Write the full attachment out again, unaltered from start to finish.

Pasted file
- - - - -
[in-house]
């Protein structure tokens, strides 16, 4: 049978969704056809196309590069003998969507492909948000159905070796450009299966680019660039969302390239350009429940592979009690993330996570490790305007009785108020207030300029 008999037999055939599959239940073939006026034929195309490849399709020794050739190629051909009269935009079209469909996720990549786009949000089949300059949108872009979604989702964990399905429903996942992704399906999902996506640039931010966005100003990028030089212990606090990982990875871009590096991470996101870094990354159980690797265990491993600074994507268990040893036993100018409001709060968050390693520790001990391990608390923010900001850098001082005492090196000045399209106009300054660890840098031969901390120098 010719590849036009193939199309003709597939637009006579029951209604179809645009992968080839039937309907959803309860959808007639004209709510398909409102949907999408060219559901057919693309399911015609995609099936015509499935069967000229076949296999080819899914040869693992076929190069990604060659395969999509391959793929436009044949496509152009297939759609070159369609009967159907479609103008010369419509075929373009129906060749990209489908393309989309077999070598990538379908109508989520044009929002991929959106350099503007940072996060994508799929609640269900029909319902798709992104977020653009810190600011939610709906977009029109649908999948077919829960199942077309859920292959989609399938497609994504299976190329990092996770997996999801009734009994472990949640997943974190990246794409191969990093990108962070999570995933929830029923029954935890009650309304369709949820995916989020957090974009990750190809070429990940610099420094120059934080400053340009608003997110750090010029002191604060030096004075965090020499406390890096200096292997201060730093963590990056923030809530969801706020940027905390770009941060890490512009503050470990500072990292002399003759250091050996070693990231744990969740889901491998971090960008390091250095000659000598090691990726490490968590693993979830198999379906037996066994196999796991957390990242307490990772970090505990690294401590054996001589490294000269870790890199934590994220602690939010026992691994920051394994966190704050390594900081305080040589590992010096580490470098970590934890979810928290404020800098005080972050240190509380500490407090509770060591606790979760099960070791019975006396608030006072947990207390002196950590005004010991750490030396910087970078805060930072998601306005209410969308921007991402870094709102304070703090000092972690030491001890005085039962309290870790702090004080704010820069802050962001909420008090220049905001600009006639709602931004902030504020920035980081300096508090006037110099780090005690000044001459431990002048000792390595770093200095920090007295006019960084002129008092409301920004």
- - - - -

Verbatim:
[in-house]
């Protein structure tokens, strides 16, 4: 049978969704056809196309590069003998969507492909948000159905070796450009299966680019660039969302390239350009429940592979009690993330996570490790305007009785108020207030300029 008999037999055939599959239940073939006026034929195309490849399709020794050739190629051909009269935009079209469909996720990549786009949000089949300059949108872009979604989702964990399905429903996942992704399906999902996506640039931010966005100003990028030089212990606090990982990875871009590096991470996101870094990354159980690797265990491993600074994507268990040893036993100018409001709060968050390693520790001990391990608390923010900001850098001082005492090196000045399209106009300054660890840098031969901390120098 010719590849036009193939199309003709597939637009006579029951209604179809645009992968080839039937309907959803309860959808007639004209709510398909409102949907999408060219559901057919693309399911015609995609099936015509499935069967000229076949296999080819899914040869693992076929190069990604060659395969999509391959793929436009044949496509152009297939759609070159369609009967159907479609103008010369419509075929373009129906060749990209489908393309989309077999070598990538379908109508989520044009929002991929959106350099503007940072996060994508799929609640269900029909319902798709992104977020653009810190600011939610709906977009029109649908999948077919829960199942077309859920292959989609399938497609994504299976190329990092996770997996999801009734009994472990949640997943974190990246794409191969990093990108962070999570995933929830029923029954935890009650309304369709949820995916989020957090974009990750190809070429990940610099420094120059934080400053340009608003997110750090010029002191604060030096004075965090020499406390890096200096292997201060730093963590990056923030809530969801706020940027905390770009941060890490512009503050470990500072990292002399003759250091050996070693990231744990969740889901491998971090960008390091250095000659000598090691990726490490968590693993979830198999379906037996066994196999796991957390990242307490990772970090505990690294401590054996001589490294000269870790890199934590994220602690939010026992691994920051394994966190704050390594900081305080040589590992010096580490470098970590934890979810928290404020800098005080972050240190509380500490407090509770060591606790979760099960070791019975006396608030006072947990207390002196950590005004010991750490030396910087970078805060930072998601306005209410969308921007991402870094709102304070703090000092972690030491001890005085039962309290870790702090004080704010820069802050962001909420008090220049905001600009006639709602931004902030504020920035980081300096508090006037110099780090005690000044001459431990002048000792390595770093200095920090007295006019960084002129008092409301920004």